Kyrgyzstan and Uzbekistan are in the coming days to swap chunks of land on the fringes of the Ferghana Valley in a move both governments hope will avoid repeated flareups of border tension.
Officials in southern Kyrgyzstan said on September 12 that Bishkek would under the exchange relinquish an area of more than four square kilometers (1.6 square miles) that includes the Kerkidan reservoir. In return, Kyrgyzstan will received an equivalent parcel of land near its village of Gulbaar, in the Aravan district of Osh region.
A representative of the Osh regional government has said the land exchange will take a week to complete and would ultimately be in Kyrgyzstan’s interests.
“This is irrigated land. The piece of land near the Kerkidan reservoir is not irrigated, it is just rocks,” said spokeswoman Nurkyz Kadyrbek kyzy.
Land swaps or giveaways have historically proved politically risky in Kyrgyzstan. The government is, accordingly, stressing what it is calling advantageous terms.
In the short term, however, this process should help avoid a repeat of the kind of border tensions seen as recently as earlier this week. On September 10, fighting broke out between Uzbek border guards and Kyrgyz locals near the village of Kerkidan following a burst of outrage over Uzbek operations to put a fence around the nearby reservoir.
The head of the Aravan district, Kurbanbek Aitibayev, said that local residents have asked that they still be allowed access to a small section of the reservoir so that they could provide drinking water to their cows and sheep.
“A commission will settle this issue with Uzbekistan,” Aitibayev said.
Talks on defining the outline of the two nations’ shared border began in earnest in 2017, after more than 15 years of stalemate. The frost was shattered by the death one year before of Uzbek leader Islam Karimov, whose pursued a diplomatic policy of hostility to neighbors. On the ground, that translated into routine clashes, shootings of people illegally crossing the border, and arguments over how resources should be shared.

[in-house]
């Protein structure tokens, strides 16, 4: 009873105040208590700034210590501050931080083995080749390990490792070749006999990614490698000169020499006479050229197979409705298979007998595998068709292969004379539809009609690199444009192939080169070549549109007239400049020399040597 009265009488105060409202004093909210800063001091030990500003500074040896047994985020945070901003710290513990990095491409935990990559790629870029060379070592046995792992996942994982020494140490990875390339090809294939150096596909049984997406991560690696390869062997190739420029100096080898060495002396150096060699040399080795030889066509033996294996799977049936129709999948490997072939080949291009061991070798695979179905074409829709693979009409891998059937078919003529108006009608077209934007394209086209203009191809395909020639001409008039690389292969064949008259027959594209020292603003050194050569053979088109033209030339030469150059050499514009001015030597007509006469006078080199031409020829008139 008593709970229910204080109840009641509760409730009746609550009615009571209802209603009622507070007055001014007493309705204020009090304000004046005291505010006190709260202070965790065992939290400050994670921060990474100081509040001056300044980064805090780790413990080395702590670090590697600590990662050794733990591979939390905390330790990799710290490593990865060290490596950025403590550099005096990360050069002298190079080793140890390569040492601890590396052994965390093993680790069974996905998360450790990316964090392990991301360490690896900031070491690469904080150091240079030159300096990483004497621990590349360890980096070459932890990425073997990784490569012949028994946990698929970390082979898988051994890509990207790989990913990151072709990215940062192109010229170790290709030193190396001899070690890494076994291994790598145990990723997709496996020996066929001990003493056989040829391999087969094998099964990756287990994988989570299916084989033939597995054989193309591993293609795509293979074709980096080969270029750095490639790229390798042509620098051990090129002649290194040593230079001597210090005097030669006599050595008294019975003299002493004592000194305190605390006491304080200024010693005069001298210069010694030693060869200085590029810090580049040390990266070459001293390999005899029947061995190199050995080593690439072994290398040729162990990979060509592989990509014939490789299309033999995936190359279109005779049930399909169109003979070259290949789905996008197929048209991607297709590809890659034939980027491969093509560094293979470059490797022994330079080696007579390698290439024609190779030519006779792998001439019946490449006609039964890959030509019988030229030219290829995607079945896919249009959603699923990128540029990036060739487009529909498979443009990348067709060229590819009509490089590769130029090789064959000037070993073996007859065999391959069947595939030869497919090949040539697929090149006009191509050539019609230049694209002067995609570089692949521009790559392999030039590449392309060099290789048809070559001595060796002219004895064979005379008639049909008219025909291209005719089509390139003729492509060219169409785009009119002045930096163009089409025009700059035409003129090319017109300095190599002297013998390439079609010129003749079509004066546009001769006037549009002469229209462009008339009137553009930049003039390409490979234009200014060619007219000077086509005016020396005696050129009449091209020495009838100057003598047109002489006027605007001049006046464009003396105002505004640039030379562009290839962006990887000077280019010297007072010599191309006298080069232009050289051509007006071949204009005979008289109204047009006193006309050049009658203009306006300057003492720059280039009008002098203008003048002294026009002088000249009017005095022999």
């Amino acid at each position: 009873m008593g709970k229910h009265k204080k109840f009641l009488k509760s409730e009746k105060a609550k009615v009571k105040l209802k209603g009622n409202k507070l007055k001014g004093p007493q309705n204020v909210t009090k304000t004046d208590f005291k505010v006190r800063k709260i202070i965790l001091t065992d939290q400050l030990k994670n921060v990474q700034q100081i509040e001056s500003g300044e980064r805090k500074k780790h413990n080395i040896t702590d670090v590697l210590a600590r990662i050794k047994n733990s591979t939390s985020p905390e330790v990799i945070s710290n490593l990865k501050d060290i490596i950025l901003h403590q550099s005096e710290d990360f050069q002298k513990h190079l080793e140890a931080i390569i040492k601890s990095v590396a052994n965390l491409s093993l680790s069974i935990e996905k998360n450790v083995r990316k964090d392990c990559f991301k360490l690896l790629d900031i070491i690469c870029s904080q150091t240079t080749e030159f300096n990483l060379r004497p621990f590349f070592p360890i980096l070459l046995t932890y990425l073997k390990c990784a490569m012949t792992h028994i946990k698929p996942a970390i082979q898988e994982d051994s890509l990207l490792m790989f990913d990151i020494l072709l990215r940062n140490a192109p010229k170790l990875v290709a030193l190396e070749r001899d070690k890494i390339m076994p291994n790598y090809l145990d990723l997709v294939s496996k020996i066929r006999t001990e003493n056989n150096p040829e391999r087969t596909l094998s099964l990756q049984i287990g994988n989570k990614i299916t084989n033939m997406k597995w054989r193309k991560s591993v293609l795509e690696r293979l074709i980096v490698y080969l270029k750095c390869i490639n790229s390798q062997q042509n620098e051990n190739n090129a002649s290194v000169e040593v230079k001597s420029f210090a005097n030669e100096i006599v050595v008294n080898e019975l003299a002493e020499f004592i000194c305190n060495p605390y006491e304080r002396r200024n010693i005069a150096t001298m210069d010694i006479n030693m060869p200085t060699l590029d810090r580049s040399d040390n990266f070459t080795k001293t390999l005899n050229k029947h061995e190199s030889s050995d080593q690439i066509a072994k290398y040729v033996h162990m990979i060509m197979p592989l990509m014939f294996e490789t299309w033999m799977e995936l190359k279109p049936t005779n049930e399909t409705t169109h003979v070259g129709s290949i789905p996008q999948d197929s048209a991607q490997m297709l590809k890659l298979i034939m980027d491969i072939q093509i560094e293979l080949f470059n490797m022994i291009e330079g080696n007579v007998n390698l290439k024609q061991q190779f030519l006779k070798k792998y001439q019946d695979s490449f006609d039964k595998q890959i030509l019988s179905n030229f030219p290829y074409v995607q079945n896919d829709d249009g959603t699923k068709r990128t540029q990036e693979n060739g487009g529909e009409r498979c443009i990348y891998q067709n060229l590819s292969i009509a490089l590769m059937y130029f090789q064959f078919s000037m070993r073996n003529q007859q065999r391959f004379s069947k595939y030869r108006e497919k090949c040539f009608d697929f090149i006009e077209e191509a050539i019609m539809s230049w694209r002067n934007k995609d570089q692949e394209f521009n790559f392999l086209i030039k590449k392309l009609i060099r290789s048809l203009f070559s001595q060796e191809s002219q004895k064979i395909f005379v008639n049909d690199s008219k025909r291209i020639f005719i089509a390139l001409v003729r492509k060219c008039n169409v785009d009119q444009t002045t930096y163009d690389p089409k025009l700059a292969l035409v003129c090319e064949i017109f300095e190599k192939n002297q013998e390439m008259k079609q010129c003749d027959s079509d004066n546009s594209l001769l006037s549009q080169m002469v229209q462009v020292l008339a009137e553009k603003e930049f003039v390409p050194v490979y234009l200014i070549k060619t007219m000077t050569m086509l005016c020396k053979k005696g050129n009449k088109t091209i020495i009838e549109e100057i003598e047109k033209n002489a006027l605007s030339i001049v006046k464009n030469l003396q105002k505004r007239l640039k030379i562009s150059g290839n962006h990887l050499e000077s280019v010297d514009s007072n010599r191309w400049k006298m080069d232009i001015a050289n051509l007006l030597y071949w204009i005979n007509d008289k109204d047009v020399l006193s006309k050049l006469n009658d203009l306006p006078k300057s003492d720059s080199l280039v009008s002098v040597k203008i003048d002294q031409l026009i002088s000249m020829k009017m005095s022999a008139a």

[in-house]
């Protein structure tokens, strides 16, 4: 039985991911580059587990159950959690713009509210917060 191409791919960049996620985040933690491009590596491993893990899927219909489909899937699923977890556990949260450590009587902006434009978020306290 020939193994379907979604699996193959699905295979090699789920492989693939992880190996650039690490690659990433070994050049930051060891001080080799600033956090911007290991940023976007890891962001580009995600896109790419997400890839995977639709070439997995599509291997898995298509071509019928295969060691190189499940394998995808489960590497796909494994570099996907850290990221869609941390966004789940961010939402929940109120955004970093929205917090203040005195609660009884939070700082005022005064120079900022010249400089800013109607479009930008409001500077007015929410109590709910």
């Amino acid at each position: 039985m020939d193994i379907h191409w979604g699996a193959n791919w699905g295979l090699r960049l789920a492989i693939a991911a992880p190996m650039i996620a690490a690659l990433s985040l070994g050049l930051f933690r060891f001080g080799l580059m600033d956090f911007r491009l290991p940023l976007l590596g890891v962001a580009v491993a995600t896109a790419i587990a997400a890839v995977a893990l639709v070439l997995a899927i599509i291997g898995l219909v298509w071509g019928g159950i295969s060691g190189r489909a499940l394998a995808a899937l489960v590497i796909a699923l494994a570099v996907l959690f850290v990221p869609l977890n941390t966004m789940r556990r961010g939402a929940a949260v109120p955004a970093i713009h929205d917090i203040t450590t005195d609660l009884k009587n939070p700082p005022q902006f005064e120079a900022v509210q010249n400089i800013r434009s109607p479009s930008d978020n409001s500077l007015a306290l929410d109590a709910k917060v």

Uzbekistan has more arable land, but by a quirk of Soviet planning, some of the reservoirs needed to irrigate those fields ended up inside independent Kyrgyzstan. When both the Kyrgyz and Uzbek republics were part of the same larger entity, administration of valuable resources like water was relatively straightforward.
Another legacy of the way the borders were drawn in Soviet times is that Kyrgyzstan was at various locations deprived of easily cultivatable flatlands, much of which lie inside the Uzbek section of the Ferghana Valley. It is common to see lush Uzbek fields – and territory – end at the point when rocky Kyrgyz hillsides begin.
In September 2017, the then-president of Kyrgyzstan, Almazbek Atambayev, met with his Uzbek counterpart, Shavkat Mirziyoyev, in Bishkek to sign an agreement formalizing where 1,170 kilometers of shared border should run. That accounts for 80 percent of the frontier.
Nurjamal Djanibekova is a journalist based in Bishkek.
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